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January 25th, 2011 #1Registered User
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Pencil value rendering from imagination.
Hiya guys, I've run into another issue that I haven't been able to solve on my own so I'm hoping for some input. Sorry in advance for the length.
Somewhere on here I read a quote that said, "You must learn to draw from observation before you can draw from imagination." I've been thinking about this and wondering just how true it is. I enjoy drawing from observation, both photo and life, for gestures and quick sketches and practicing this and that, but there is one area of drawing that I've found I don't like drawing from observation; a fully rendered drawing. I've done a few of these and at first I was in love with the idea, but that quickly changed as a couple drawbacks presented themselves. First, while doing them I am often thinking about how many gestures or studies or sketches I could have done in the hours and hours spent on this ONE drawing. How many more new things could I have learned with that hard to come by drawing time? Secondly, in the case of photoreference, which this almost always is for me, I don't feel that I'm creating anything, just transfering someone else's art (the photographer) into a different medium. It leaves me very unfulfilled.
Now, if you'll follow me over to the idea of drawing from imagination; the idea of doing full renderings here really does excite me. I have an excellent imagination and am always sketching scenes that really speak to me and capture an emotion or the essence of something. I'm getting to the level where I feel ready to take these scenes from sketches and line drawings and make them into fully rendered works.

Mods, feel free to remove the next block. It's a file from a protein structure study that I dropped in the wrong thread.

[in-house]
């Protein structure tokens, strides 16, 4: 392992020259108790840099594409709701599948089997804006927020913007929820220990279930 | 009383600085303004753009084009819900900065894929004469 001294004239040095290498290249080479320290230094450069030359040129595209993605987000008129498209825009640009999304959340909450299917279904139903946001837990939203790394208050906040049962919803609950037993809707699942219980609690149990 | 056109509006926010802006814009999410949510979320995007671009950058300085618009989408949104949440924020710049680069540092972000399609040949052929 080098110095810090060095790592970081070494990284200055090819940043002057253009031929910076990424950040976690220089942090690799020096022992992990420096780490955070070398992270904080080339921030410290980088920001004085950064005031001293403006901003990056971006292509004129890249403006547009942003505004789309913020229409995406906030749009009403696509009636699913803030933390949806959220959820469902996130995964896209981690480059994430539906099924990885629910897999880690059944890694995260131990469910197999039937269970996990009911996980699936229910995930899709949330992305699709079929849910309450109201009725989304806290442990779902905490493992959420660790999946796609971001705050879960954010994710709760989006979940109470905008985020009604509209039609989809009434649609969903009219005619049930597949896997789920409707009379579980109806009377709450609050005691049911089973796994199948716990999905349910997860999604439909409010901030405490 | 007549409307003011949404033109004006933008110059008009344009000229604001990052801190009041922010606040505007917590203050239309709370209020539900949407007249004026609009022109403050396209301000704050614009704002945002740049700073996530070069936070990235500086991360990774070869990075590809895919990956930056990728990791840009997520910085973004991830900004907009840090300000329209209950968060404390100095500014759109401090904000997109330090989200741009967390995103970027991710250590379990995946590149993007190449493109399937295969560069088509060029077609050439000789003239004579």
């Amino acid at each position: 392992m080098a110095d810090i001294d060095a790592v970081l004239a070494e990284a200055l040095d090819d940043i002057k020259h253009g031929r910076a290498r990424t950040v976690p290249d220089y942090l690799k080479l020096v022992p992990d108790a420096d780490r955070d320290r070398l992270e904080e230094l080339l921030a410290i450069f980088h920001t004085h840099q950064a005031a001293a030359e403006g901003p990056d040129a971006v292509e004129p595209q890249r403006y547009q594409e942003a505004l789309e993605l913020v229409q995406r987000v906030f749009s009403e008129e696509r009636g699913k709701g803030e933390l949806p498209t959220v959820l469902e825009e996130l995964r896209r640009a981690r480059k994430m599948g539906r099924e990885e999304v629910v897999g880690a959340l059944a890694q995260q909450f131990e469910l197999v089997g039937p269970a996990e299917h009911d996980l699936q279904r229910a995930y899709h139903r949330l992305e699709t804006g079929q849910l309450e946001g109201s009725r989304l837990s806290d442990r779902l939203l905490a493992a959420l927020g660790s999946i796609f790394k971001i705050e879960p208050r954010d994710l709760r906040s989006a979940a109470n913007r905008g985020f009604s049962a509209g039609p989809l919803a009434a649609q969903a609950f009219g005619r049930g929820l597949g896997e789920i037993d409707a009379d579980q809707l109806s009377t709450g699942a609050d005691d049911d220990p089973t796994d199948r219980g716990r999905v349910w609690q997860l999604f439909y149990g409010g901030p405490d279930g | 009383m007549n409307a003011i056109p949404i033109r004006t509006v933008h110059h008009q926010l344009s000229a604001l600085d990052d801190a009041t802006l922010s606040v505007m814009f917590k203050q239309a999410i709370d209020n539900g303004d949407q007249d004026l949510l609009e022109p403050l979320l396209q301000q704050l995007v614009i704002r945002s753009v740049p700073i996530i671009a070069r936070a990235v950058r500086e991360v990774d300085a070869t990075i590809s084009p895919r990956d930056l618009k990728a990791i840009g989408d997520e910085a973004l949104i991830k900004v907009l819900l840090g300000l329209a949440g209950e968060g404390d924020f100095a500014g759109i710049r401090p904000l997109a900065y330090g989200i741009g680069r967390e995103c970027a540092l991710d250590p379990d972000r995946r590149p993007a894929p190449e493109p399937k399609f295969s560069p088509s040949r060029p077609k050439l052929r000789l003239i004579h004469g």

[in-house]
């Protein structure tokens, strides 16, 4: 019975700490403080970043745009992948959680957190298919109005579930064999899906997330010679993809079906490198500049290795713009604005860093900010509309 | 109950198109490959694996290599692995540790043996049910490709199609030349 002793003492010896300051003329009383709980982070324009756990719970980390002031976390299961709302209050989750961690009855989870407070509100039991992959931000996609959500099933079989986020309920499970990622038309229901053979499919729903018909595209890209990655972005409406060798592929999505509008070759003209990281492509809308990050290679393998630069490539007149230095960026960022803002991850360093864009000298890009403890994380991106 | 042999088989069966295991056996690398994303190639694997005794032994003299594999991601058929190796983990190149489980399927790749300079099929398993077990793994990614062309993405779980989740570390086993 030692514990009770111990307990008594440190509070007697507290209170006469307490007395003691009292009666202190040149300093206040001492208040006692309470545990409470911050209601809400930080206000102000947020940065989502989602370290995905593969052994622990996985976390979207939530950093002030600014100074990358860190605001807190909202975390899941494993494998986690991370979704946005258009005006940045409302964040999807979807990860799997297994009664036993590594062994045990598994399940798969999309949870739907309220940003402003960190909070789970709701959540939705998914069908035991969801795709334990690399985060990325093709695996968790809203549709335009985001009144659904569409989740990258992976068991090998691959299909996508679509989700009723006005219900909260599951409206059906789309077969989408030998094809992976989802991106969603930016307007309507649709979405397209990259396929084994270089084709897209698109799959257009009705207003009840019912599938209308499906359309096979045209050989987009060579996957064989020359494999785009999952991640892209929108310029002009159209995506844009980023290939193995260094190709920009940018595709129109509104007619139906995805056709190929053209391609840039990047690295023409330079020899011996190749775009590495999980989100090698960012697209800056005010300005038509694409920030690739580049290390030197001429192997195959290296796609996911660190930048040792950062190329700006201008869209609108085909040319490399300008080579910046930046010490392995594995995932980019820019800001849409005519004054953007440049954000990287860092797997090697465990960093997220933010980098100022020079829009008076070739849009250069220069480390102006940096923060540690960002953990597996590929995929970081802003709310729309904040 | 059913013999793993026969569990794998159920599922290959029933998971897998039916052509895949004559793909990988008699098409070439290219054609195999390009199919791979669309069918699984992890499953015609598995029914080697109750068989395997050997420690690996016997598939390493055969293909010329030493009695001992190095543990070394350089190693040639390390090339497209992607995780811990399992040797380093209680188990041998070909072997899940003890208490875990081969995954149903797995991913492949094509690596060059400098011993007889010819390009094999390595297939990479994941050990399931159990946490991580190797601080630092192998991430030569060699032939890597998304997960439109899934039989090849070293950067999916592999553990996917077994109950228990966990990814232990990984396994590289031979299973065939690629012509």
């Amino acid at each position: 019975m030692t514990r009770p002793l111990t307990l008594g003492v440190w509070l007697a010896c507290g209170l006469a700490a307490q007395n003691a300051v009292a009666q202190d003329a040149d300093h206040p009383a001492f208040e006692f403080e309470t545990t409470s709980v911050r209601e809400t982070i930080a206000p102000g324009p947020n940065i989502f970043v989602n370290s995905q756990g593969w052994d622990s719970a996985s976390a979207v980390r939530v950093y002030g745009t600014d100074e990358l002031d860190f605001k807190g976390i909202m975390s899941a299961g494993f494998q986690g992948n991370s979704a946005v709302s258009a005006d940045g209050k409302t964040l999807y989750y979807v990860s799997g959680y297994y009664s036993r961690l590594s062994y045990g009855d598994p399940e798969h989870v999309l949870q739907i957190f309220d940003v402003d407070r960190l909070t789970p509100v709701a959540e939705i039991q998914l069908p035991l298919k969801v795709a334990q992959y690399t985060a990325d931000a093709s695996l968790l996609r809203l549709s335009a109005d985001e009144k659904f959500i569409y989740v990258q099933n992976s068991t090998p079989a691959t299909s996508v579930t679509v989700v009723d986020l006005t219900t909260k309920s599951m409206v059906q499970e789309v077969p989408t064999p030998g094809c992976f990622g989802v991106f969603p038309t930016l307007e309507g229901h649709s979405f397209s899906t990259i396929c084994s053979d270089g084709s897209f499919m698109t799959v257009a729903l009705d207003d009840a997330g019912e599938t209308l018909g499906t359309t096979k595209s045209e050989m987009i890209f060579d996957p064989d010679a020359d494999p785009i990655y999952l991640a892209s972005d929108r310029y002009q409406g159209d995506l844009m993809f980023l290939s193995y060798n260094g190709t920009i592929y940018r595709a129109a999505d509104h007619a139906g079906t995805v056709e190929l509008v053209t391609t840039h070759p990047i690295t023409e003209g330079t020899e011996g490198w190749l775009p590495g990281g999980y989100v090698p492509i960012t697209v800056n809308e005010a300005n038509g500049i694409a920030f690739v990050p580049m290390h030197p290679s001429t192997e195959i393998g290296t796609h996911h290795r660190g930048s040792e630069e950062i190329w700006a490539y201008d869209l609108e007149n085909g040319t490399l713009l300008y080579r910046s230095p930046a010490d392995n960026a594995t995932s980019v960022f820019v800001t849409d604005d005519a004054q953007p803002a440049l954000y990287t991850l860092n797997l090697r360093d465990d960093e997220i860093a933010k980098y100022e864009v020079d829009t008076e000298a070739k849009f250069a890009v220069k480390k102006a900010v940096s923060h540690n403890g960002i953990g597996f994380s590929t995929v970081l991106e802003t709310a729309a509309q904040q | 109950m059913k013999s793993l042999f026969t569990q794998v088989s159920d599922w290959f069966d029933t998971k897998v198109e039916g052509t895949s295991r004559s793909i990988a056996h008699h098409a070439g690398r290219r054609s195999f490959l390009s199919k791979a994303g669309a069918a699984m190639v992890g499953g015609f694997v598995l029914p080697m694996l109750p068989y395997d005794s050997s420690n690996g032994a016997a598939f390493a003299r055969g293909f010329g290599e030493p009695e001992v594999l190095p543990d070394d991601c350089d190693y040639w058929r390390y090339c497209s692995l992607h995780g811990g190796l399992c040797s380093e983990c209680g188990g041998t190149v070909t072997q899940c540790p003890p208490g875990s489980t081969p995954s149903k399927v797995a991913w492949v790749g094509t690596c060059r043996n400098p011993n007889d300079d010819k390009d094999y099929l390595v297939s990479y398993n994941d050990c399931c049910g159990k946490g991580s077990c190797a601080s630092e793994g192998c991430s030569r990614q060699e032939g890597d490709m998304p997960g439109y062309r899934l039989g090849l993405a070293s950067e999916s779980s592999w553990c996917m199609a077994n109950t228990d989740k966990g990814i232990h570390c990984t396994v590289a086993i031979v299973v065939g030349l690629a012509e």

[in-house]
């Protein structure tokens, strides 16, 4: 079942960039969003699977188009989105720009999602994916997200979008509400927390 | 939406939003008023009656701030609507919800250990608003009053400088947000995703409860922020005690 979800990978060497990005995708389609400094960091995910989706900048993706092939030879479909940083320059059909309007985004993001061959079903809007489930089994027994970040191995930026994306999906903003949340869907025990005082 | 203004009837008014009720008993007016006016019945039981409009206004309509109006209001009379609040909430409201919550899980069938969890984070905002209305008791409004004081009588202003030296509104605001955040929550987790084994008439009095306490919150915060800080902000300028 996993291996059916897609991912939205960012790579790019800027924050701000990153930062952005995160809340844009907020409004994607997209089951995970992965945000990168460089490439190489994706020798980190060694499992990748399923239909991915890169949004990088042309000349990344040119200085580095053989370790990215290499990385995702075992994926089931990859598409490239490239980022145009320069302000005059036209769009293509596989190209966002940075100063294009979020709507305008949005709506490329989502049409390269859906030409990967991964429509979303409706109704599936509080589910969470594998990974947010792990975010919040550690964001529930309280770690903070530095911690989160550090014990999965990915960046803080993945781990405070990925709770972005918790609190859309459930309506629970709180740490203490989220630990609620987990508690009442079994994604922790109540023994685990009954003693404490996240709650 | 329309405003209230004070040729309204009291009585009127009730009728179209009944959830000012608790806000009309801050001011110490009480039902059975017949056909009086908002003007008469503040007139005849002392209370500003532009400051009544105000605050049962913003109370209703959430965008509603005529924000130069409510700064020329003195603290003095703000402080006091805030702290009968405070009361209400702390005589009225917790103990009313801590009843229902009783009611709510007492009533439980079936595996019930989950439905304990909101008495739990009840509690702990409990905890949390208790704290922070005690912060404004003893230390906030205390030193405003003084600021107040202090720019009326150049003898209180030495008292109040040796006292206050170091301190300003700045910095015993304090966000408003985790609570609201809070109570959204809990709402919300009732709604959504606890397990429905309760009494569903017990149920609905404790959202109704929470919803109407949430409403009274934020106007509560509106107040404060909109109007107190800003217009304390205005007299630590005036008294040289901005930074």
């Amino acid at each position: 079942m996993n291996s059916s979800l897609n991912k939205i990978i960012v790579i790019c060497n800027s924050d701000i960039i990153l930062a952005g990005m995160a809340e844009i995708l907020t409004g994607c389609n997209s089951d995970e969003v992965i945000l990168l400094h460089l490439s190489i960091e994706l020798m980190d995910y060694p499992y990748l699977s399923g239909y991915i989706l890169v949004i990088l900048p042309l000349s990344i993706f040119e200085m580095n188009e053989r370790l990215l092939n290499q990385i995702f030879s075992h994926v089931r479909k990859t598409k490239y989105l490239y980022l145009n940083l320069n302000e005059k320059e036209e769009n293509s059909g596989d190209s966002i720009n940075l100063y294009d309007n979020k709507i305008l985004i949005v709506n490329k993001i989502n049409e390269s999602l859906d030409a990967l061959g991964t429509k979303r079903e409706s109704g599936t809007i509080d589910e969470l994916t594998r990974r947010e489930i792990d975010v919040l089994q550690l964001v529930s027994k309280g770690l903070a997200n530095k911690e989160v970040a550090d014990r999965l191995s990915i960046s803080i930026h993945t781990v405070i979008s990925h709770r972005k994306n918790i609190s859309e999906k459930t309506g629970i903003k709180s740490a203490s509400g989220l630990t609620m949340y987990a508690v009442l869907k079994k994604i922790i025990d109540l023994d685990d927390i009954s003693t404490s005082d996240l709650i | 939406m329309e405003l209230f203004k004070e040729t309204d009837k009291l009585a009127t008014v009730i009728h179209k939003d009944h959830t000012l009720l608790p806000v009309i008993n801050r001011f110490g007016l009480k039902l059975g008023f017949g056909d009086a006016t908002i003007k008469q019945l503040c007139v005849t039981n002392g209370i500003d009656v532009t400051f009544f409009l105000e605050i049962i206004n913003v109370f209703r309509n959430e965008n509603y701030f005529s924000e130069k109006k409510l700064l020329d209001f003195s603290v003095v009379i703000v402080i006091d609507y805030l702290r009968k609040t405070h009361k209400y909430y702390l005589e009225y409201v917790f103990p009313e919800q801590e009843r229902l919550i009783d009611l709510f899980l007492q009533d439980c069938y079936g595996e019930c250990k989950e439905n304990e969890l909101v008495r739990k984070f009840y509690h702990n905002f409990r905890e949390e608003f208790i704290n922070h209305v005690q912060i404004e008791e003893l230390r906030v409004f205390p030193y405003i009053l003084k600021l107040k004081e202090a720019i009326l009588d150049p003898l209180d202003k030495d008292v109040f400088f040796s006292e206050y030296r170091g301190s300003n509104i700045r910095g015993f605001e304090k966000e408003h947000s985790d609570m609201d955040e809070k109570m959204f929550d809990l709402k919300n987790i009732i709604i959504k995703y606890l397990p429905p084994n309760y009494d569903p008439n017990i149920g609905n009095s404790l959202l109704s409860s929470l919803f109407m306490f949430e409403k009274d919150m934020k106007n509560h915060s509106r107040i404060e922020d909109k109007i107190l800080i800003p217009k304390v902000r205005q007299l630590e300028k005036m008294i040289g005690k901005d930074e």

This is where I'm hitting a snag.. How to accurately render the values of a scene without reference? Sure, you can find some reference online, and it is sometimes possible to shoot your own but thus far I'm having very little success with this, especially since I have such a precise visual of what I want. What I find online is always from the wrong viewpoint or the wrong angles or the lighting is inconsistant due to pulling from multiple images. Shooting my own is often impractical or impossible
So far I'm doing the best I can just visualizing the planes and thinking my way through it, but there are so many variables.. Different materials (leather, fabric, glass, wood, stone, fur..) of different colors (natural values?) at different angles..etc etc. How do you render a glass of scotch sitting on a dark wood table in a dark room backlit by a roaring fire? See what I'm saying?
So here are the answers I'm considering so far..
A. You really do have to do lots of these renderings from observation/reference until you've built up the experience figure this stuff out when working from imagination.
B. This is far more advanced than I realized and I should hold off until later and seriously consider option A.